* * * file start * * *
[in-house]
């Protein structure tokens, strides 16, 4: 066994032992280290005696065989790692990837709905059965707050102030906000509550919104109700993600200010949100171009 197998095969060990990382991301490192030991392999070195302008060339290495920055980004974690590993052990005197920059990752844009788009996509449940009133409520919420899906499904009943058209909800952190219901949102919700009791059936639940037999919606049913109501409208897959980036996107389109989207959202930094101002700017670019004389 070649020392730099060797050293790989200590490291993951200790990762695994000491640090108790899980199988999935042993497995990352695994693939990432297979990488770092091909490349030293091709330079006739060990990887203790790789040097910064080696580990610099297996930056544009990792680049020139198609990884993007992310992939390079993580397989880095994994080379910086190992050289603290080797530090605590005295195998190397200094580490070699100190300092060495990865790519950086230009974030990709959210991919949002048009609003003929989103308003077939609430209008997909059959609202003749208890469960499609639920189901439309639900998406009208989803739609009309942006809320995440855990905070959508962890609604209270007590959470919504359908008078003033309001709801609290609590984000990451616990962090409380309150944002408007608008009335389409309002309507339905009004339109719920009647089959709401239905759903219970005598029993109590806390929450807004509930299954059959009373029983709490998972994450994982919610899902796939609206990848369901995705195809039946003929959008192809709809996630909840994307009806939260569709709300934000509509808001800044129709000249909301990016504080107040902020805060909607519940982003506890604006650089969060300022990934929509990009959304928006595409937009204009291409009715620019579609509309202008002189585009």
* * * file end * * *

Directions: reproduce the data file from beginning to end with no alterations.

[in-house]
């Protein structure tokens, strides 16, 4: 066994032992280290005696065989790692990837709905059965707050102030906000509550919104109700993600200010949100171009 197998095969060990990382991301490192030991392999070195302008060339290495920055980004974690590993052990005197920059990752844009788009996509449940009133409520919420899906499904009943058209909800952190219901949102919700009791059936639940037999919606049913109501409208897959980036996107389109989207959202930094101002700017670019004389 070649020392730099060797050293790989200590490291993951200790990762695994000491640090108790899980199988999935042993497995990352695994693939990432297979990488770092091909490349030293091709330079006739060990990887203790790789040097910064080696580990610099297996930056544009990792680049020139198609990884993007992310992939390079993580397989880095994994080379910086190992050289603290080797530090605590005295195998190397200094580490070699100190300092060495990865790519950086230009974030990709959210991919949002048009609003003929989103308003077939609430209008997909059959609202003749208890469960499609639920189901439309639900998406009208989803739609009309942006809320995440855990905070959508962890609604209270007590959470919504359908008078003033309001709801609290609590984000990451616990962090409380309150944002408007608008009335389409309002309507339905009004339109719920009647089959709401239905759903219970005598029993109590806390929450807004509930299954059959009373029983709490998972994450994982919610899902796939609206990848369901995705195809039946003929959008192809709809996630909840994307009806939260569709709300934000509509808001800044129709000249909301990016504080107040902020805060909607519940982003506890604006650089969060300022990934929509990009959304928006595409937009204009291409009715620019579609509309202008002189585009």